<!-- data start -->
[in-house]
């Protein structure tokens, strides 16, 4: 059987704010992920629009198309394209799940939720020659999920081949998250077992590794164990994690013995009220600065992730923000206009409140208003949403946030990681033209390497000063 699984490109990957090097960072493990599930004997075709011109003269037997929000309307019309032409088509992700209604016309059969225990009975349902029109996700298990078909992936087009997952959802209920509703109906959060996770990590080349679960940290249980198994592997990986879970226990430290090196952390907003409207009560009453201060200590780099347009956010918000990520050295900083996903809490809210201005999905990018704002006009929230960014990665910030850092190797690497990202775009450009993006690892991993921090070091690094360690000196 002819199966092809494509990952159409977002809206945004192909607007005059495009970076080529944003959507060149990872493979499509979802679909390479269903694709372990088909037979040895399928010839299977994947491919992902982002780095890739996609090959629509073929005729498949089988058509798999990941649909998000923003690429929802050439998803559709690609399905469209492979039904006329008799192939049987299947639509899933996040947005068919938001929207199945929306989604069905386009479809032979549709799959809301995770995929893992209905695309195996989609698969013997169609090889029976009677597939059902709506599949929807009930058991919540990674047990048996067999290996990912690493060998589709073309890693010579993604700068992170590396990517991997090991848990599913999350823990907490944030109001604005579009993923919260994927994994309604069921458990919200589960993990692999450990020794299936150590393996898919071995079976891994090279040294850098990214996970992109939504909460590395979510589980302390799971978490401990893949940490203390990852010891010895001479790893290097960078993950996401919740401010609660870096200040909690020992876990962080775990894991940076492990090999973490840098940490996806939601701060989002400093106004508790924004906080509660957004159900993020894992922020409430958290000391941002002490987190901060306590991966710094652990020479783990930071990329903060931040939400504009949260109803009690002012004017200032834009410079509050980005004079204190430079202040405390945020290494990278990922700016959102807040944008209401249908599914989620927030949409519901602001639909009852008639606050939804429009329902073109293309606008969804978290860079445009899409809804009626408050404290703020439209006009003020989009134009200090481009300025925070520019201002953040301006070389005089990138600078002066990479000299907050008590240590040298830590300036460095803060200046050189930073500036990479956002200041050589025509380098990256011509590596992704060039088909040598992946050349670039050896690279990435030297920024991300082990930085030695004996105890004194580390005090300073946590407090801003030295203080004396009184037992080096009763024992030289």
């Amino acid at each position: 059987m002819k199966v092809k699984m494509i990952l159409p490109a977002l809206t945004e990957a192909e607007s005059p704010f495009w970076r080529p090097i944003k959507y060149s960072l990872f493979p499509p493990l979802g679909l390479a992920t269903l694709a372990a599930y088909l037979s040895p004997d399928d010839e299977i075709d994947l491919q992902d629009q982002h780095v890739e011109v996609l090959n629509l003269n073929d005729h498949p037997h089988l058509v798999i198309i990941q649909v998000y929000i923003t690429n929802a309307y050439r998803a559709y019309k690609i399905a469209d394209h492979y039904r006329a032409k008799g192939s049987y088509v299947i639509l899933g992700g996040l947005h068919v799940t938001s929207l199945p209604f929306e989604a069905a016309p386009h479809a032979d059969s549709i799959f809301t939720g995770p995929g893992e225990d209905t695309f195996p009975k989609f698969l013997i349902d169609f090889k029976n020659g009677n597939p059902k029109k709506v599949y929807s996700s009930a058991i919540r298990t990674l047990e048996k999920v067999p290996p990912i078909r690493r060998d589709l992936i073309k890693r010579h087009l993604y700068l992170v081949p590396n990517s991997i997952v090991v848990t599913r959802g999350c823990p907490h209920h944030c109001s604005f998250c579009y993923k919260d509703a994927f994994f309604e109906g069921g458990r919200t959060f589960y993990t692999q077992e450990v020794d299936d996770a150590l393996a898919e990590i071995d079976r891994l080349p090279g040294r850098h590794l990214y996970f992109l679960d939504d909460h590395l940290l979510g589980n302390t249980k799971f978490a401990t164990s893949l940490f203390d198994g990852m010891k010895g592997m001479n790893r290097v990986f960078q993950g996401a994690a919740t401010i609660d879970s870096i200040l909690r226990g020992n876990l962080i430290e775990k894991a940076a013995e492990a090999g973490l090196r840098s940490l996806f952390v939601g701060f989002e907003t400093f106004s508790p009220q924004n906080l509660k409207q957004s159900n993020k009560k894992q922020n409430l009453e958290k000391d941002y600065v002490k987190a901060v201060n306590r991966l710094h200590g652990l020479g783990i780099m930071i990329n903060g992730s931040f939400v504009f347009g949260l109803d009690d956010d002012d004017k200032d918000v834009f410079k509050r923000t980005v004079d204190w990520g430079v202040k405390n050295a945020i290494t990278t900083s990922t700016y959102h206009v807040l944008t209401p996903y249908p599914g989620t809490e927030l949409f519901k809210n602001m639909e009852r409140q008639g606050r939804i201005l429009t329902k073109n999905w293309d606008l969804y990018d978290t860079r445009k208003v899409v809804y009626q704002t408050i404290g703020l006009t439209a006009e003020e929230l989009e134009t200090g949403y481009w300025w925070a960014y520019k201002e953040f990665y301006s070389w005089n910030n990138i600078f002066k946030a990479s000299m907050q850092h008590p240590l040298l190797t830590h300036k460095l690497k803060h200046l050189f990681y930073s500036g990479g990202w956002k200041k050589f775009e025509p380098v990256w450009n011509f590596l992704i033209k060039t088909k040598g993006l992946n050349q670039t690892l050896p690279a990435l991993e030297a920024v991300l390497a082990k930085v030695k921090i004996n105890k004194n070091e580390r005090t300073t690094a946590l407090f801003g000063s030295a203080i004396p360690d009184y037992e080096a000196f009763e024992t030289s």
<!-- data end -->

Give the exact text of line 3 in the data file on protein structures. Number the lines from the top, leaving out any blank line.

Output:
């Amino acid at each position: 059987m002819k199966v092809k699984m494509i990952l159409p490109a977002l809206t945004e990957a192909e607007s005059p704010f495009w970076r080529p090097i944003k959507y060149s960072l990872f493979p499509p493990l979802g679909l390479a992920t269903l694709a372990a599930y088909l037979s040895p004997d399928d010839e299977i075709d994947l491919q992902d629009q982002h780095v890739e011109v996609l090959n629509l003269n073929d005729h498949p037997h089988l058509v798999i198309i990941q649909v998000y929000i923003t690429n929802a309307y050439r998803a559709y019309k690609i399905a469209d394209h492979y039904r006329a032409k008799g192939s049987y088509v299947i639509l899933g992700g996040l947005h068919v799940t938001s929207l199945p209604f929306e989604a069905a016309p386009h479809a032979d059969s549709i799959f809301t939720g995770p995929g893992e225990d209905t695309f195996p009975k989609f698969l013997i349902d169609f090889k029976n020659g009677n597939p059902k029109k709506v599949y929807s996700s009930a058991i919540r298990t990674l047990e048996k999920v067999p290996p990912i078909r690493r060998d589709l992936i073309k890693r010579h087009l993604y700068l992170v081949p590396n990517s991997i997952v090991v848990t599913r959802g999350c823990p907490h209920h944030c109001s604005f998250c579009y993923k919260d509703a994927f994994f309604e109906g069921g458990r919200t959060f589960y993990t692999q077992e450990v020794d299936d996770a150590l393996a898919e990590i071995d079976r891994l080349p090279g040294r850098h590794l990214y996970f992109l679960d939504d909460h590395l940290l979510g589980n302390t249980k799971f978490a401990t164990s893949l940490f203390d198994g990852m010891k010895g592997m001479n790893r290097v990986f960078q993950g996401a994690a919740t401010i609660d879970s870096i200040l909690r226990g020992n876990l962080i430290e775990k894991a940076a013995e492990a090999g973490l090196r840098s940490l996806f952390v939601g701060f989002e907003t400093f106004s508790p009220q924004n906080l509660k409207q957004s159900n993020k009560k894992q922020n409430l009453e958290k000391d941002y600065v002490k987190a901060v201060n306590r991966l710094h200590g652990l020479g783990i780099m930071i990329n903060g992730s931040f939400v504009f347009g949260l109803d009690d956010d002012d004017k200032d918000v834009f410079k509050r923000t980005v004079d204190w990520g430079v202040k405390n050295a945020i290494t990278t900083s990922t700016y959102h206009v807040l944008t209401p996903y249908p599914g989620t809490e927030l949409f519901k809210n602001m639909e009852r409140q008639g606050r939804i201005l429009t329902k073109n999905w293309d606008l969804y990018d978290t860079r445009k208003v899409v809804y009626q704002t408050i404290g703020l006009t439209a006009e003020e929230l989009e134009t200090g949403y481009w300025w925070a960014y520019k201002e953040f990665y301006s070389w005089n910030n990138i600078f002066k946030a990479s000299m907050q850092h008590p240590l040298l190797t830590h300036k460095l690497k803060h200046l050189f990681y930073s500036g990479g990202w956002k200041k050589f775009e025509p380098v990256w450009n011509f590596l992704i033209k060039t088909k040598g993006l992946n050349q670039t690892l050896p690279a990435l991993e030297a920024v991300l390497a082990k930085v030695k921090i004996n105890k004194n070091e580390r005090t300073t690094a946590l407090f801003g000063s030295a203080i004396p360690d009184y037992e080096a000196f009763e024992t030289s």